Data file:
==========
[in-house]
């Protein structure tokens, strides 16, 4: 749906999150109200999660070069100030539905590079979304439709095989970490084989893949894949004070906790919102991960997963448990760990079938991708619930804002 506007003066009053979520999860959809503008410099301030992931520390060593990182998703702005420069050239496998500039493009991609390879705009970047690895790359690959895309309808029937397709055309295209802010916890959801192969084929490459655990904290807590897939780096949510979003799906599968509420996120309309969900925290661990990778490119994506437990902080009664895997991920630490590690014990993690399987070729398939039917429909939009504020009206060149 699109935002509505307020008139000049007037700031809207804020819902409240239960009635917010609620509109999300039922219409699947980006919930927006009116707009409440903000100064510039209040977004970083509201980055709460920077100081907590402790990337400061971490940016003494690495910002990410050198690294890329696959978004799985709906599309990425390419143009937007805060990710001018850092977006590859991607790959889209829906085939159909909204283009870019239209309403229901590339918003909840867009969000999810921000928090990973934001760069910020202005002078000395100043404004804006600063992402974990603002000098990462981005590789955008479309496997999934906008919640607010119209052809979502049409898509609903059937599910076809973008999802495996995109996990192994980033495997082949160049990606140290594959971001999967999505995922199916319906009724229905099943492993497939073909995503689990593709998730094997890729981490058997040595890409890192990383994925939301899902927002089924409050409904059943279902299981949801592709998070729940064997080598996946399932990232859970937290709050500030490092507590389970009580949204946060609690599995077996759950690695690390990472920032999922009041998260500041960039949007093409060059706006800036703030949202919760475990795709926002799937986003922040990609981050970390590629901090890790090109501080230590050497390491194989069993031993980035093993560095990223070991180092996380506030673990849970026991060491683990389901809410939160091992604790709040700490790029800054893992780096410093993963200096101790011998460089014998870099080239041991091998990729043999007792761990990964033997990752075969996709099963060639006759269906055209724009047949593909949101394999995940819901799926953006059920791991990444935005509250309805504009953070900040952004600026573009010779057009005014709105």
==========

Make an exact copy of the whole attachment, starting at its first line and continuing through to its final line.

[in-house]
């Protein structure tokens, strides 16, 4: 749906999150109200999660070069100030539905590079979304439709095989970490084989893949894949004070906790919102991960997963448990760990079938991708619930804002 506007003066009053979520999860959809503008410099301030992931520390060593990182998703702005420069050239496998500039493009991609390879705009970047690895790359690959895309309808029937397709055309295209802010916890959801192969084929490459655990904290807590897939780096949510979003799906599968509420996120309309969900925290661990990778490119994506437990902080009664895997991920630490590690014990993690399987070729398939039917429909939009504020009206060149 699109935002509505307020008139000049007037700031809207804020819902409240239960009635917010609620509109999300039922219409699947980006919930927006009116707009409440903000100064510039209040977004970083509201980055709460920077100081907590402790990337400061971490940016003494690495910002990410050198690294890329696959978004799985709906599309990425390419143009937007805060990710001018850092977006590859991607790959889209829906085939159909909204283009870019239209309403229901590339918003909840867009969000999810921000928090990973934001760069910020202005002078000395100043404004804006600063992402974990603002000098990462981005590789955008479309496997999934906008919640607010119209052809979502049409898509609903059937599910076809973008999802495996995109996990192994980033495997082949160049990606140290594959971001999967999505995922199916319906009724229905099943492993497939073909995503689990593709998730094997890729981490058997040595890409890192990383994925939301899902927002089924409050409904059943279902299981949801592709998070729940064997080598996946399932990232859970937290709050500030490092507590389970009580949204946060609690599995077996759950690695690390990472920032999922009041998260500041960039949007093409060059706006800036703030949202919760475990795709926002799937986003922040990609981050970390590629901090890790090109501080230590050497390491194989069993031993980035093993560095990223070991180092996380506030673990849970026991060491683990389901809410939160091992604790709040700490790029800054893992780096410093993963200096101790011998460089014998870099080239041991091998990729043999007792761990990964033997990752075969996709099963060639006759269906055209724009047949593909949101394999995940819901799926953006059920791991990444935005509250309805504009953070900040952004600026573009010779057009005014709105």